In a diversified portfolio of 40 stocks, where each stock represents 2.5% of your total investment, the impact of any single stock’s performance is more balanced. If one stock drops by 30%, it results only in a 0.75% decrease in your overall portfolio value. Conversely, a 30% gain in another stock would contribute the same positive effect.

Is 50 Stocks Too Many?

Is there such a thing as over-diversification? Yes, and 50 stocks might be approaching that limit for some investors. While diversification is key, too many stocks can dilute your returns and can complicate portfolio management. If your goal is aggressive growth and you have a high-risk tolerance, managing 50 stocks might align well with your strategy. 

But if you’re just starting in this field, aiming for 50 stocks immediately could prove challenging. This is because of the complexity of managing a diverse range of companies, sectors, and market trends.

How to Start Investing in Stocks

Entering the stock market is an exciting step toward financial growth. As a beginner, you should understand the various avenues available and choose the ones that align best with your financial goals and risk tolerance. Here’s a breakdown of some common methods to start investing in stocks:

Direct Investing

Direct investing involves buying shares of individual companies through a broker. When you engage in direct investing, a broker acts as your intermediary, executing buy and sell orders on your behalf.

Close up on investor buying stocks on cellphone

The benefits of direct investing include:

  • Full Control: You decide what stocks to buy and sell.
  • Potential for Higher Returns: Picking the best-performing stocks can yield significant returns.
  • Transparency: Direct insight into where your money is invested.

On the other hand, the potential drawbacks include:

  • Requires Time and Knowledge: Successful stock picking demands market research and ongoing monitoring.
  • Brokerage Fees: You need a broker to perform the transaction, which requires you to pay fees that can vary depending on the broker.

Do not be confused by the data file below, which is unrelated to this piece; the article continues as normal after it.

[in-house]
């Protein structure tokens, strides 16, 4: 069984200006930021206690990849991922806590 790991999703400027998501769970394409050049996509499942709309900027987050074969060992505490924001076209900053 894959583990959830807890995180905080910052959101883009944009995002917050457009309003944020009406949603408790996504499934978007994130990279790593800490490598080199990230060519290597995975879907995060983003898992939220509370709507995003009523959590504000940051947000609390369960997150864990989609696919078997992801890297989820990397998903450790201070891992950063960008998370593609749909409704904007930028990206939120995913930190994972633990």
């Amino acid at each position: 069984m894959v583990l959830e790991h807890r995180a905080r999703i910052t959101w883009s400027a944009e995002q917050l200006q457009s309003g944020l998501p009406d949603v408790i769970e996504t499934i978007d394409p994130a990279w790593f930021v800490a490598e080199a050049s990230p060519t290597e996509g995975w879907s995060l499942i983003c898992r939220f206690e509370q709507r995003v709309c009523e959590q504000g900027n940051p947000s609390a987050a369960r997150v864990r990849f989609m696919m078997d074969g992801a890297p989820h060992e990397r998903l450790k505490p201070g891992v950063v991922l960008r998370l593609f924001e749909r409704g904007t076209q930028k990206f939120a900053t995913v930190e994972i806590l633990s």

• Higher Risk: Investing in a few stocks can expose you to significant volatility.

Direct investing suits those who have the time and interest in researching and actively managing their stock selections, offering a hands-on approach to stock investing.


For many, a 401(k) plan offered by their employer is a primary entry point into the world of stock investing. Typically, these retirement plans include investment options in stocks, often in the form of mutual funds. While the selection of these stock investments is generally predetermined by the employer, this limited choice isn’t always a downside, as 401(k) plans are strategically diversified across various asset classes, industries, and sectors.

The benefits include:

  • Employer Matching: Many employers offer matching contributions, boosting your investment.
  • Tax Advantages: Contributions are tax-deferred, meaning the money you invest is taken from your income before taxes are applied, reducing your total tax liability.
  • Automatic Investing: Contributions are typically automated through payroll.

The potential challenges include:

  • Limited Investment Options: Choices are often restricted to a select group of funds.
  • Penalties for Early Withdrawal: Accessing funds before retirement age can incur penalties.
  • Lack of Control: Limited ability to influence investment decisions within the fund.